To be honest, the signs of emotion were already there. In Goldeneye
, Bond sits wistfully on the beach while his lover tries to make an attempt to break through his impenetrable wall of impenetrability. That's when we first get the feeling of a heavy burden hanging on James Bond's back. But Daniel Craig can carry this sense to almost tragic extents. In fact, this is probably the first Bond film where I could sense pathos
in James Bond, a wholly new perspective that I could not have imagined before. In Casino Royale, not only is Bond an emotional man, but he also transmits his emotional persona to M, Judi Dench
. That was another slightly disquieting experience. In this movie, Judi Dench seems too sentimental, too emotionally insecure. I have to admit that Dench is probably the only woman who can play M and get away with it, but if you compare her with M from all the old Bond movies, you will notice that she is radically
different from all of them, and especially in this movie. In fact, M never was a central character in many old Bond movies, and taking her center stage has always carried its own risks.
However, James Bond becoming emotional or attached per se is not a problem. It's the implications of that. For instance, I could never have imagined a woman actually trying to make Bond grudgingly wear a tuxedo of her choice. For a brief time, the movie veers dangerously close to becoming almost a romantic comedy, and although it quickly corrects itself, I was mortified at the thought. What about James Bond resigning from M16, largely because of his love for a woman? Another hard to digest fact. Not that Bond has never shown the semblance of love before; in You Only Live Twice
, he actually gets married to a Japanese woman (who naturally dies shortly later). In The World Is Not Enough
, he comes close to getting attached to the beautiful Elektra King (Sophie Marceau), but quickly proves that he is quite detached by putting a bullet through her without hesitation, when she betrays him and tries to get him killed; this is followed by an apt pithy one-liner. James Bond is a secret agent of the British Secret Service with a license to kill and a short life span. Can he really deviate far from this character?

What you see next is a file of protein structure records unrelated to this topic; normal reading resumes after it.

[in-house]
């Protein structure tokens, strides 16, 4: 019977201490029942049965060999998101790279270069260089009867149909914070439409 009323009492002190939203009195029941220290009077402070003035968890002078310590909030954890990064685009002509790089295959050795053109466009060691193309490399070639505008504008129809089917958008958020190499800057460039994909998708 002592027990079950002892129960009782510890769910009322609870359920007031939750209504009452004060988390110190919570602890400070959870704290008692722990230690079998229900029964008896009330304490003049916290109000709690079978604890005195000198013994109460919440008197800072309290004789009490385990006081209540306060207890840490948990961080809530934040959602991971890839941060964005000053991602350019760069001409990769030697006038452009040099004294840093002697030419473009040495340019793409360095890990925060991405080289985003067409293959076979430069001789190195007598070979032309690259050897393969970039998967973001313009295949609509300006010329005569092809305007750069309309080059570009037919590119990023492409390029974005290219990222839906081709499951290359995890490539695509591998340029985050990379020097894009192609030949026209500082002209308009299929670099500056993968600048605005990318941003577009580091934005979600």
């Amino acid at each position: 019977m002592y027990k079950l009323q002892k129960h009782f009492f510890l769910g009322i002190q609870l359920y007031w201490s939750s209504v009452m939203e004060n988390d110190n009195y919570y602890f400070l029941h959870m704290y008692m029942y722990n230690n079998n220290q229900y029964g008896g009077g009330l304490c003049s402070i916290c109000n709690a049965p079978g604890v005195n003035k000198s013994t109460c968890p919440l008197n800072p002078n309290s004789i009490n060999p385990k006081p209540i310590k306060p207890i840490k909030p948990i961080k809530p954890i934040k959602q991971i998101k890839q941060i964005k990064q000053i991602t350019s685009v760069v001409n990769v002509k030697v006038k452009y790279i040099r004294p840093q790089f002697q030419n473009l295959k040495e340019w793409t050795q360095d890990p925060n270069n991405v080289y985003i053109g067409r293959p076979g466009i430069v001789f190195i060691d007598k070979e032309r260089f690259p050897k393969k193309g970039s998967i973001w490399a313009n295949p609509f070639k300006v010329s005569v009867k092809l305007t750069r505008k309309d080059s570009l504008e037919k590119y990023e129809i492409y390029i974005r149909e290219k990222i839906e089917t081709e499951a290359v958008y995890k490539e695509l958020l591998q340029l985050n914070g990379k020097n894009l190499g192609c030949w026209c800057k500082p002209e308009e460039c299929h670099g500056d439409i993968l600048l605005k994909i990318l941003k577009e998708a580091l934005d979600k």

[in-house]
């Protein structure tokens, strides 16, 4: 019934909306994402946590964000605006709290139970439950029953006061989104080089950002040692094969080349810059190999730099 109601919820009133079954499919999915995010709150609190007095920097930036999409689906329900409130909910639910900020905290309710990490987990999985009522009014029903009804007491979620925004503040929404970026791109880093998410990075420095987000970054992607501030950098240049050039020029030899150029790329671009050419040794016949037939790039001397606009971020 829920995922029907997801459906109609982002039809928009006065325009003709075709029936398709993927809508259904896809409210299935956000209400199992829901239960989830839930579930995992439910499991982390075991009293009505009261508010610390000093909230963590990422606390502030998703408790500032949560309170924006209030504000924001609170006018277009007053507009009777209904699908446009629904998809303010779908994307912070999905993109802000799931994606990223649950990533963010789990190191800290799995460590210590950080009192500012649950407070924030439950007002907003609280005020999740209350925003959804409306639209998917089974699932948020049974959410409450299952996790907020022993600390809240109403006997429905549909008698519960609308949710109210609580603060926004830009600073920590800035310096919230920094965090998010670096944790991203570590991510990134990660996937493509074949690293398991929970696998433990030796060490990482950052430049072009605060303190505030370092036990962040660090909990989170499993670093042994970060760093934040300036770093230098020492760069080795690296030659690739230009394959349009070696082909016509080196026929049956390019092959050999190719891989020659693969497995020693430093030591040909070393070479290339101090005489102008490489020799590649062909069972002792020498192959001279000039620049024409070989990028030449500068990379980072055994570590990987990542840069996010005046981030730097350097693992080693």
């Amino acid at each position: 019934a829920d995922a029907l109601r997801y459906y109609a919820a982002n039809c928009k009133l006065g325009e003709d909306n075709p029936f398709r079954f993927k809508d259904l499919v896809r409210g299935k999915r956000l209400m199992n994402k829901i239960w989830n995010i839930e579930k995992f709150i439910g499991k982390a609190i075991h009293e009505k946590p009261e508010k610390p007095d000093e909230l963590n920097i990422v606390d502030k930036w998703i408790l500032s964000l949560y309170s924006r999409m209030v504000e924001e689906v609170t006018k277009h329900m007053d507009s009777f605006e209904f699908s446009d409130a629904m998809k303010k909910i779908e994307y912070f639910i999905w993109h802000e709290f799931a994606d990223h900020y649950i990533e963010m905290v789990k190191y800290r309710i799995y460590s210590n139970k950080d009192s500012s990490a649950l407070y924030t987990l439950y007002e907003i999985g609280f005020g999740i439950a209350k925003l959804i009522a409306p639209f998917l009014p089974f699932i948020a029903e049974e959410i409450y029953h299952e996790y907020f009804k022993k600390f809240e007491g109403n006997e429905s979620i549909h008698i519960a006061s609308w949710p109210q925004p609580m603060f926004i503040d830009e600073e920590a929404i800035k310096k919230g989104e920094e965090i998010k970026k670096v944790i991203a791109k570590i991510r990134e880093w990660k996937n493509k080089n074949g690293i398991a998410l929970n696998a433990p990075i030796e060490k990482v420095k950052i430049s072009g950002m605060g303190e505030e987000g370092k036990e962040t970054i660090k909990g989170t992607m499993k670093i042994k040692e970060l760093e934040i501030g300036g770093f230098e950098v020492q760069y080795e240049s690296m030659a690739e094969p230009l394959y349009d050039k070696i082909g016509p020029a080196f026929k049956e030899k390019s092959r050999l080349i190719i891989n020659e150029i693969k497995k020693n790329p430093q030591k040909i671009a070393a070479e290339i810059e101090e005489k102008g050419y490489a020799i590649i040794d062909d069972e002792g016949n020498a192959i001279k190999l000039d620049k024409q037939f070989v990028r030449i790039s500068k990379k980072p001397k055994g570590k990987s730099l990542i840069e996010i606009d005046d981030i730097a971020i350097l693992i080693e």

Alluding to the opening scene, Bond again seems much too human when it comes to combat. He is still a fine fighter, but hardly gives us the "Only James Bond could do something like this" feeling. In Roger Ebert's review
of the movie, Ebert compares James Bond to being more like Jason Bourne. But does Ebert realise that that precisely is the problem?! Only Bond can be Bond, and Bond cannot be and should not be like Jason Bourne. In fact, that was the central issue I had with the movie. Action packed as it was, the action sequences did not give you the feeling that their orchestration belonged in Bond's capable hands, and only those hands and no other. You could have thought of any number of action hero characters who could have managed those feats. In almost five or six sequences, Bond is running after cars and villains in a way that reminded me of a combination of Forrest Gump and Lola from Run Lola Run
. Bond is fazed, Bond is shaken, Bond is even duped (that's why he has to run with sudden realisation). One of the most jarring scenes in the movie is when the lead villain (and there are many) strips Bond naked, ties him up to a chair, and then proceeds to inflict upon him a particularly painful kind of torture. It's sad and almost pitiful. Can we really imagine Bond in this condition? Again, there is precedent, but with a different Bond. In Die Another Day